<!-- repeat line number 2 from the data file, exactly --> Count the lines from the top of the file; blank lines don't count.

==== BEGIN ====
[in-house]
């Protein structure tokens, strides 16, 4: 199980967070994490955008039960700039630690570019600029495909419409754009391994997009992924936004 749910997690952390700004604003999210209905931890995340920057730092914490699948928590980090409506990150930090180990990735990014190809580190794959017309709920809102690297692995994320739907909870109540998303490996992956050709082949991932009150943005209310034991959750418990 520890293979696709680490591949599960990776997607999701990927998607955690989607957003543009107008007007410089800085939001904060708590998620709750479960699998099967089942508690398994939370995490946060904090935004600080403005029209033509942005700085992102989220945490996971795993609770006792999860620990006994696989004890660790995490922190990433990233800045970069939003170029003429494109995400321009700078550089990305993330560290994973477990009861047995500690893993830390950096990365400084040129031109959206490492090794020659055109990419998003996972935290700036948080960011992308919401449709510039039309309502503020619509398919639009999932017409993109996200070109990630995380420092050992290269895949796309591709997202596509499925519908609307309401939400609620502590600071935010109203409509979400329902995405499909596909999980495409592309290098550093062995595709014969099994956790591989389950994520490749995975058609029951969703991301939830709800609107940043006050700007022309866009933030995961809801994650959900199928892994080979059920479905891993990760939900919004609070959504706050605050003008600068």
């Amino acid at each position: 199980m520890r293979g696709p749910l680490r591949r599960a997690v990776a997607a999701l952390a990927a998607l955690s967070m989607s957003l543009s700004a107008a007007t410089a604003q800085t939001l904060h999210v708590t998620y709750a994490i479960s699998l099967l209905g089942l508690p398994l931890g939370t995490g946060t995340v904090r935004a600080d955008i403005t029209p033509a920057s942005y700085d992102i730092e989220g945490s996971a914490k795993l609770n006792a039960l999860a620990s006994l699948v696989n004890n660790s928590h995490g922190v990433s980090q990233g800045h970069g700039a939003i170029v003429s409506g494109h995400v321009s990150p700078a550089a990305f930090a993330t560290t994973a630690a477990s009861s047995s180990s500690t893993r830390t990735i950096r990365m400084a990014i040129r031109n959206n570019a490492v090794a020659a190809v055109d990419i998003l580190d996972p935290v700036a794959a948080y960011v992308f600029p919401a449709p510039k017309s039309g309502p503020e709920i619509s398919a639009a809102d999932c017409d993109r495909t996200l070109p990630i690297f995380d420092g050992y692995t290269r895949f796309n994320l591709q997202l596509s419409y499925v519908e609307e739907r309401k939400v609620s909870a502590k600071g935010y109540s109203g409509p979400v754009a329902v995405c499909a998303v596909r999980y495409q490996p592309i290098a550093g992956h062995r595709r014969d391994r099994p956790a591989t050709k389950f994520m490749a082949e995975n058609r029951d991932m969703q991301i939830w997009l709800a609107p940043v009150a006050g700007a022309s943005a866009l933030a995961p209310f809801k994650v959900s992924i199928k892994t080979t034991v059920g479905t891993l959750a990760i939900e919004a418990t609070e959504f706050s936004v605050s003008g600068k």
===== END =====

């Protein structure tokens, strides 16, 4: 199980967070994490955008039960700039630690570019600029495909419409754009391994997009992924936004 749910997690952390700004604003999210209905931890995340920057730092914490699948928590980090409506990150930090180990990735990014190809580190794959017309709920809102690297692995994320739907909870109540998303490996992956050709082949991932009150943005209310034991959750418990 520890293979696709680490591949599960990776997607999701990927998607955690989607957003543009107008007007410089800085939001904060708590998620709750479960699998099967089942508690398994939370995490946060904090935004600080403005029209033509942005700085992102989220945490996971795993609770006792999860620990006994696989004890660790995490922190990433990233800045970069939003170029003429494109995400321009700078550089990305993330560290994973477990009861047995500690893993830390950096990365400084040129031109959206490492090794020659055109990419998003996972935290700036948080960011992308919401449709510039039309309502503020619509398919639009999932017409993109996200070109990630995380420092050992290269895949796309591709997202596509499925519908609307309401939400609620502590600071935010109203409509979400329902995405499909596909999980495409592309290098550093062995595709014969099994956790591989389950994520490749995975058609029951969703991301939830709800609107940043006050700007022309866009933030995961809801994650959900199928892994080979059920479905891993990760939900919004609070959504706050605050003008600068």